&  &  &  &  &
&& && && && &&
&  &  &  &  &
&  &  &  &  &
&& && && && &&
&& && && && &&

This is a coloring of a 9 x 15 region which satisfies the conditions and has no 3x3 square with six unit squares of the same color. (unfortunately, there are some rendering problems as I am not seeing how to control the line spacing.) It should be clear how to extend this for mxn regions in which both m and n are arbitrarily large. Now the idea is to develop a compactness style argument which expresses connectedness of both regions, the lack of a 3x3 subregion with at least 6 squares of one color, and the arbitrary size of the diagram. While I do not have the argument nailed down, I suspect one can use this to show an infinite domain colored in such a way as to preserve all the properties. This (plus other poster's evidence to the contrary) is why I believe the poster's assertion that such a 3x3 square exists that contains at least 6 squares of one color is false.

Gerhard "Ask Me About System Design" Paseman, 2010.09.05

share|improve this answer
In the comments to the question, the questioner says that the intent is that the paper is the infinite grid ℤ×ℤ. But I think that your example is sufficient to disprove the analogous claim for arbitrary large grids, which is also interesting IMHO. –  Tsuyoshi Ito Sep 6 '10 at 0:20
add comment

Edit: This argument is wrong, as pointed out in the comments. I'll leave it up as a warning to others.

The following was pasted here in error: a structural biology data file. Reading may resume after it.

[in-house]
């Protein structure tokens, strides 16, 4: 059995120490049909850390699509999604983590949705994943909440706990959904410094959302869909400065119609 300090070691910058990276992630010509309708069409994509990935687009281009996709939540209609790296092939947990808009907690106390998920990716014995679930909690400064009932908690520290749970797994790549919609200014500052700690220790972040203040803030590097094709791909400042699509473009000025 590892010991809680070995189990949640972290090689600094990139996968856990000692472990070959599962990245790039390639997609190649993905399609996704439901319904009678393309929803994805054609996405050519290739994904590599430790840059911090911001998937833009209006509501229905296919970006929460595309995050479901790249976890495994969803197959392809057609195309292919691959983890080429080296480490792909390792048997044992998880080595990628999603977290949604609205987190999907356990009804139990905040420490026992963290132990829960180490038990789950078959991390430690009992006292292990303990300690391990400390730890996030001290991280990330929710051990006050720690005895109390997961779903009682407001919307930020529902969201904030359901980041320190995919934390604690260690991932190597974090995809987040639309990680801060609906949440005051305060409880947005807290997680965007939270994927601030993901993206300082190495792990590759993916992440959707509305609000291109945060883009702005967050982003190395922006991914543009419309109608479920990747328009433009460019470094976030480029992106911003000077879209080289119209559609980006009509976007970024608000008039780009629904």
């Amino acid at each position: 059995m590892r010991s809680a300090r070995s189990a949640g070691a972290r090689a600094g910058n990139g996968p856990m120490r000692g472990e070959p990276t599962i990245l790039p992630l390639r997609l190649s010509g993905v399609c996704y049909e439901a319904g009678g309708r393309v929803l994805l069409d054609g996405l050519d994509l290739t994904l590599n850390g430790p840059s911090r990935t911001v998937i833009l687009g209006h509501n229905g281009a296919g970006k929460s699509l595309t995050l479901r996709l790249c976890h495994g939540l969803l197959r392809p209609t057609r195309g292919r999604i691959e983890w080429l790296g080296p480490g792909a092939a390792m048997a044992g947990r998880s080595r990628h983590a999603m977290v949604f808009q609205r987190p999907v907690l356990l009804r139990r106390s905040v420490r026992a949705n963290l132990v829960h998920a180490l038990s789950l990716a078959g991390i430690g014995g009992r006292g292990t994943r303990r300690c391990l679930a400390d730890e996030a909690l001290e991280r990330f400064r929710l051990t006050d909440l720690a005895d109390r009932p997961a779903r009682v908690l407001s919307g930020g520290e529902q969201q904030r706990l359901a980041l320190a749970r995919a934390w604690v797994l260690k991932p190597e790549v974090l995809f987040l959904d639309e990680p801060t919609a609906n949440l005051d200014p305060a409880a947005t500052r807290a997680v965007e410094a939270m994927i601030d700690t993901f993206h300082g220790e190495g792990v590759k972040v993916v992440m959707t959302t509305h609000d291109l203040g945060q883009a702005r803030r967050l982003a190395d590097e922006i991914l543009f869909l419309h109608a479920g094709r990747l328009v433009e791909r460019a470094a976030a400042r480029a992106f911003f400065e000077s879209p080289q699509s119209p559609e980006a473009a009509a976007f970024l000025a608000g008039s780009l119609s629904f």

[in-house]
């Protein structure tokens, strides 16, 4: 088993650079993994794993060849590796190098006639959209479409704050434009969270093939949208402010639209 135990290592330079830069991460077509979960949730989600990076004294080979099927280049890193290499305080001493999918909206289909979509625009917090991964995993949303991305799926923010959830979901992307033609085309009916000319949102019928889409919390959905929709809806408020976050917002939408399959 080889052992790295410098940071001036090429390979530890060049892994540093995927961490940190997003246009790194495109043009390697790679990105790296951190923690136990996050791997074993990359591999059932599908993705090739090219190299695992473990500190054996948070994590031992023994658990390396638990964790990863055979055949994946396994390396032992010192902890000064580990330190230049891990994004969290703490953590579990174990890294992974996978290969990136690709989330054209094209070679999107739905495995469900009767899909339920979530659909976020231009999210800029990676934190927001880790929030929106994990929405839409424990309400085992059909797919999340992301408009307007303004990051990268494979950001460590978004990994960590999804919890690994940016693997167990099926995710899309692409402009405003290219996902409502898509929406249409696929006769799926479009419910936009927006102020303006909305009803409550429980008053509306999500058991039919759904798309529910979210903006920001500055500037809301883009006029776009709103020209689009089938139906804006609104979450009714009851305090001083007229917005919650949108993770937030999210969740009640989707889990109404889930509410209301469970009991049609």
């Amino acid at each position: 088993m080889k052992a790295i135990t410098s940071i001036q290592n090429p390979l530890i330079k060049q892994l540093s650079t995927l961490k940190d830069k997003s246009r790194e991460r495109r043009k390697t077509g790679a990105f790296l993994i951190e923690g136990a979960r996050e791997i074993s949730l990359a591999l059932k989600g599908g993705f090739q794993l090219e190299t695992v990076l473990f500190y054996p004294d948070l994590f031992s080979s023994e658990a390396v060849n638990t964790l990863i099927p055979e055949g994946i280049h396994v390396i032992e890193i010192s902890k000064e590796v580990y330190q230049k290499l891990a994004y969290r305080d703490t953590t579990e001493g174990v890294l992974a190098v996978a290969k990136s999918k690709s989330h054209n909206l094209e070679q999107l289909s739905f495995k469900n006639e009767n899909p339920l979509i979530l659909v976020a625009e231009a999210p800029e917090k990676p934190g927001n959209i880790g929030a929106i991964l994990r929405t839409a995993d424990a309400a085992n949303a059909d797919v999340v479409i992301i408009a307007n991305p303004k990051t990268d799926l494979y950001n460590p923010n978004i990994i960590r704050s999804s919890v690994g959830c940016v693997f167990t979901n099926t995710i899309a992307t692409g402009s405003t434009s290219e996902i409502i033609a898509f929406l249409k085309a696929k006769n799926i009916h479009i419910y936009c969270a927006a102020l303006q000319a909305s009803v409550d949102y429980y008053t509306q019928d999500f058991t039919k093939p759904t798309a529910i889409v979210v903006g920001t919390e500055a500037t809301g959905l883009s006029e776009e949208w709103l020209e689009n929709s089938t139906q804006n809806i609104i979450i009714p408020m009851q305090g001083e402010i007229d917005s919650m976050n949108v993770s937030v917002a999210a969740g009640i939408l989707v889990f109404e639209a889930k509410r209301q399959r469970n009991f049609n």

I am going to respond to the question under the assumption that this is about infinite paper (as mentioned by the original poster in the comments), rather than large finite paper, as I think that makes the proof a bit easier. Write $\mathcal{B}$ for the black region and $\mathcal{W}$ for the white region. If either of the regions is bounded then the result is obvious, as in this case there will be either an all-white or an all-black 3x3 square sufficiently far from the origin. So assume neither region is bounded.

Assuming both regions are unbounded, it must be the case (possibly after switching black and white and maybe also a rotation of the plane by $\pi/2$) that $\mathcal{B}$ contains a two-way infinite path through the origin that contains squares with arbitrarily large $x$-coordinate, and also arbitrarily small $x$-coordinate. Since $\mathcal{W}$ is connected, all white squares must lie to one side of this path; by a reflection we can assume they all lie above the path. Then the region below the path is all black and so contains the square you're looking for.

share|improve this answer
@...that B contains a two-way infinite path... Why? I think, B contains a one-way infinite path - for example, your suggestion is not true in the spiral-shape colouring.... –  Nikita Kalinin Sep 5 '10 at 21:27
I cannot see how this argument applies to the case of infinite spirals (see a comment by Will Jagy). To be concrete, the proof is fine up to (and including): “Since W is connected, all white squares must lie to one side of this path” but I do not get the following part: “by a reflection we can assume they all lie above the path.” How do you define “above the path”? –  Tsuyoshi Ito Sep 5 '10 at 21:30
Louigi, you appear to be trying to prove that there exists a monochromatic $3 \times 3$ square, but this is false: make the black squares a simple rectangular spiral (0, 0), (0, 1), (1, 1), (2, 1), (2, 0), (2, -1), (2, -2), (1, -2), (0, -2), (-1, -2), (-2, -2), (-2, -1), (-2, 0), (-2, 1), etc. –  JBL Sep 5 '10 at 21:32
Tsuyoshi Ito, you're right, my argument is faulty (and in fact would prove a stronger result which is false -- as the spiral example shows -- so I should have realized). –  Louigi Addario-Berry Sep 5 '10 at 21:34
add comment

Your Answer


By posting your answer, you agree to the privacy policy and terms of service.

Not the answer you're looking for? Browse other questions tagged or ask your own question.